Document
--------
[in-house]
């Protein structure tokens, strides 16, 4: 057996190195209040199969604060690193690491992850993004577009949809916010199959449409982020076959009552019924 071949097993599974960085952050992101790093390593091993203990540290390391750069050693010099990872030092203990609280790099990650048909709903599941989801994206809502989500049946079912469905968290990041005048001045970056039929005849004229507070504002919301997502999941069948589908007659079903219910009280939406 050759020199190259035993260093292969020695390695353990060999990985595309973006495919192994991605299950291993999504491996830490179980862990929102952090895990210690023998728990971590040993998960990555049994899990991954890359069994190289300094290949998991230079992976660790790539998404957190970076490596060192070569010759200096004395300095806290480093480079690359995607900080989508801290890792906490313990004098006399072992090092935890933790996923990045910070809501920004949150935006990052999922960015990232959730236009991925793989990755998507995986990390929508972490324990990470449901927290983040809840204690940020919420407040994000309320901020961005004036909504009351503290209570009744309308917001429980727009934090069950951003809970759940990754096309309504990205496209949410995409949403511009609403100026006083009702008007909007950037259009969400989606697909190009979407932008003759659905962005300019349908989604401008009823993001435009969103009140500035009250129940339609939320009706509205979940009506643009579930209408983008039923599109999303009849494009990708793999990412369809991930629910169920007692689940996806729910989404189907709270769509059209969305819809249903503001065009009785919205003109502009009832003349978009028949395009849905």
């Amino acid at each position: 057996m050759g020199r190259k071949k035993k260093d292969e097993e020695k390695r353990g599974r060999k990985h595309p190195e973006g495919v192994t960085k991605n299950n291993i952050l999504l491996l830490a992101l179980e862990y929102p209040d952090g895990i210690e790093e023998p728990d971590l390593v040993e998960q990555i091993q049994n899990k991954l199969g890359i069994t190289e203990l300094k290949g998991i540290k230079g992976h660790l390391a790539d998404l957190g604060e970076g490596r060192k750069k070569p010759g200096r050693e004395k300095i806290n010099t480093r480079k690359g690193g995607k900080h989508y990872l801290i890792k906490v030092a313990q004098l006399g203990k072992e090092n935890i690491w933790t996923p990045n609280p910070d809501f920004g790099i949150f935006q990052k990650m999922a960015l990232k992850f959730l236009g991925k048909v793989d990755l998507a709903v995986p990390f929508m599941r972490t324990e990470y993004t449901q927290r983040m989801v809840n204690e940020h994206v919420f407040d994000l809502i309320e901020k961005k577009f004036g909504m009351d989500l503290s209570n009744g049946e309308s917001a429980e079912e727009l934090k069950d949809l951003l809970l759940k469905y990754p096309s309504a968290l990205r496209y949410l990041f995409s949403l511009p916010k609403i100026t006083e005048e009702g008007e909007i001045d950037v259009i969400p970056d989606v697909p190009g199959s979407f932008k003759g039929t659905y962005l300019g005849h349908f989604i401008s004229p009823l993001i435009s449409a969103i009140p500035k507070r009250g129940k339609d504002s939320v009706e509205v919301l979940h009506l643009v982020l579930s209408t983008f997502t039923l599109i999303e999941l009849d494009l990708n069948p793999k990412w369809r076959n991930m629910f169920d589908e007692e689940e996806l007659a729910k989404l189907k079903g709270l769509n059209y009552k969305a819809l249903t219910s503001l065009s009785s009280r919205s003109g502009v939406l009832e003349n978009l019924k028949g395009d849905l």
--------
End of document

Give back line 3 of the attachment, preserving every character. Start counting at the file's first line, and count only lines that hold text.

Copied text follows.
């Amino acid at each position: 057996m050759g020199r190259k071949k035993k260093d292969e097993e020695k390695r353990g599974r060999k990985h595309p190195e973006g495919v192994t960085k991605n299950n291993i952050l999504l491996l830490a992101l179980e862990y929102p209040d952090g895990i210690e790093e023998p728990d971590l390593v040993e998960q990555i091993q049994n899990k991954l199969g890359i069994t190289e203990l300094k290949g998991i540290k230079g992976h660790l390391a790539d998404l957190g604060e970076g490596r060192k750069k070569p010759g200096r050693e004395k300095i806290n010099t480093r480079k690359g690193g995607k900080h989508y990872l801290i890792k906490v030092a313990q004098l006399g203990k072992e090092n935890i690491w933790t996923p990045n609280p910070d809501f920004g790099i949150f935006q990052k990650m999922a960015l990232k992850f959730l236009g991925k048909v793989d990755l998507a709903v995986p990390f929508m599941r972490t324990e990470y993004t449901q927290r983040m989801v809840n204690e940020h994206v919420f407040d994000l809502i309320e901020k961005k577009f004036g909504m009351d989500l503290s209570n009744g049946e309308s917001a429980e079912e727009l934090k069950d949809l951003l809970l759940k469905y990754p096309s309504a968290l990205r496209y949410l990041f995409s949403l511009p916010k609403i100026t006083e005048e009702g008007e909007i001045d950037v259009i969400p970056d989606v697909p190009g199959s979407f932008k003759g039929t659905y962005l300019g005849h349908f989604i401008s004229p009823l993001i435009s449409a969103i009140p500035k507070r009250g129940k339609d504002s939320v009706e509205v919301l979940h009506l643009v982020l579930s209408t983008f997502t039923l599109i999303e999941l009849d494009l990708n069948p793999k990412w369809r076959n991930m629910f169920d589908e007692e689940e996806l007659a729910k989404l189907k079903g709270l769509n059209y009552k969305a819809l249903t219910s503001l065009s009785s009280r919205s003109g502009v939406l009832e003349n978009l019924k028949g395009d849905l």